Monday, January 30, 2017

More Coffee Farmers

We had a great day 2 visiting more women growing our coffee and their farms. The mountains are steep and the roads rugged. You can't imagine how they drive during the rainy season. But the views were fantastic and so nice to be out in the countryside.
This is Sue with Juanita and her daughter Yaneli. 

Juanita is married to Saul and they have 6 children ages 8-25 years old. We traveled 35 minutes up rugged roads into the mountains to arrive at their beautiful farm. Juanita is growing about 1.25 acres of organic coffee and 2.5 acres of conventional coffee. They have some cows for milk and meat and also 2 horses. They also grow some of their own corn and beans.

Juanita with some of her coffee. Her fields looked healthy and well cared for.
Juanita, Saul and two daughters and some of their grandchildren.

This is Irma. She and her husband Jobino have 6 children ages 10 yrs - 24 yrs. Both husband and wife grow coffee but keep their coffee fields separate. Their parents and grandparents grew coffee. They recently moved to new land so Irma's coffee plants are just 2 years old. Their oldest daughter is a teacher and their 23 yr old Nilsan is studying accounting at university in Huehuetenango. Irma's 21 year old son works in the coffee fields and also is a mechanic. All the family helps in the coffee fields. 

Irma first and foremost likes the money from growing the coffee. She likes working with the women's coffee growers and she participates in the classes and trainings they offer. She likes growing organic coffee because it's more healthy for her family and the environment and also she is paid a higher price. She and her husband make most of their own fertilizer from the coffee fruit ( the outside of the coffee fruit is removed and the bean is the 2 inside seeds). mixed with manure from their horses and cows. Being able to supply their own fertilizer is a cost savings also.  kids work in the coffee fields too but also are studying in school.

 Irma, her husband Jobino and Yenner Daniel 10 yrs old and in 4th grade.

These families are very busy and we were very grateful they could take the time to visit with us and answer our questions. I asked at UPC (the organization they all work with) if they have lots of visitors. They said we are one of two groups that visit. 

Irma was especially shy with us which is completely understandable. We hope to keep developing our relationship with these women and their families. This is our 5th year visiting and the women we've seen more than once seem more relaxed with us. Our hope is for our friendships and trust to grow more each year.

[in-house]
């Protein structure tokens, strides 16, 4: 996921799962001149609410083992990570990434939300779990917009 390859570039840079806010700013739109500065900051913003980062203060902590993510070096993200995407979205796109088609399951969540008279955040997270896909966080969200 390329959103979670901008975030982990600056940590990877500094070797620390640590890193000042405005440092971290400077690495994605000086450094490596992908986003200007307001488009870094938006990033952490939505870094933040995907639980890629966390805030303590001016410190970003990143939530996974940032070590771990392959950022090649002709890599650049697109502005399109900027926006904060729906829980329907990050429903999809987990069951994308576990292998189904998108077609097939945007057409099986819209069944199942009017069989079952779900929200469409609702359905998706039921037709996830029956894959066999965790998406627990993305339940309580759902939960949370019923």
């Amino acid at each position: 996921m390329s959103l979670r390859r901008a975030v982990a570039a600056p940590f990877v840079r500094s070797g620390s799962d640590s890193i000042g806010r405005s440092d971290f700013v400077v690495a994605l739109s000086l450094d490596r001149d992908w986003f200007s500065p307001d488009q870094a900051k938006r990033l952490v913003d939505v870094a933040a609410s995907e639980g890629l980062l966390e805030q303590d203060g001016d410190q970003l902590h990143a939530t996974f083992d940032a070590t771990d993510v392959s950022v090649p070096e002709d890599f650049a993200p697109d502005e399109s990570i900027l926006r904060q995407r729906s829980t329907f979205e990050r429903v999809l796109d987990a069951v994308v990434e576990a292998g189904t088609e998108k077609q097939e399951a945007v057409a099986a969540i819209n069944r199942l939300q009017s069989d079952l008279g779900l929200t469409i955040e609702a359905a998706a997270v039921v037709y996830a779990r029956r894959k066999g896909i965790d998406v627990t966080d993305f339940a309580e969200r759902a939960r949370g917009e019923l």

Friday, January 27, 2017

Visiting the Coffee Farmers

We are now in the mountains of Huehuetenango where our organic coffee is grown by women farmers. We are 12 kilometers from the Mexican border. There are 30 women in the Women's group and most are Mam Maya. They are a group within the cooperative - Association UPC. We began with meeting with four of the women growers- Orfa, Fabiana, Sonia and Maria Luz. We also met with Jacinto the head of UPC and Rolando head of operations. I'd met some of these women over the visits in last 5 years but it was nice to have more time just talking.  Though we have 3 spanish speakers in our group of travelers we got much more clear information with Matt translating.
The women are proud of their coffee and especially happy to get the higher price for their organic coffee. The talked about the importance of protecting the environment and the health of their families by growing organically. There are challenges and it's more work to grow organically but the higher price they are paid makes it worth all the effort.
Orfa, Sonia, Brenda, Fabiana and her daughter.

Matt and Jacinto.
Jacinto spoke about the work of Asociación Unión de Pequeños Caficultores (UPC) besides working with growing the best coffee and finding markets,  they are innovators of better methods to grow and process coffee. They are organized to better their lives, raise the standard of living and focus on their members health, helping kids go to school by seeking scholarships and education for all members on a variety of subjects.
With the bags of coffee: Brenda, Jody, Jacinto, Orfa,Fabiana, Sonia, Sue, Donna, Maria Luz

We then hopped into the back of a pickup for the steep winding trip up the mountains.
Maria Luz with baby showing us her coffee.
Orfa raking her coffee. The coffee dries on a cement patio for 4-5 days. The raking is done each hour helping for even drying.

Orfa has three children. 19 yrs Froidis is working on a 6 month visa in Alaska, 17 year old daughter Deris and 14 yr old Darvin. Her husband also works in the states from December - June on this 6 month visa program. He's been doing this for 16 years. You can tell she has been running this farm herself. She is definitely a leader in the Women's group. Through the organizing of the Womens group they have access to trainings and grants. She is one of the women with goats from Heifer International used for meat and milk. She also has a room on her house which has a bread making business where the women bake once a week to sell and also for their families.
Deris, Orfa and Sue. 
Sue is in charge of F2F coffee business so it's especially great to have her here meeting these women and seeing their farms and lives.
Hiking in the coffee fields, Brenda, Bob, Donna, Sue.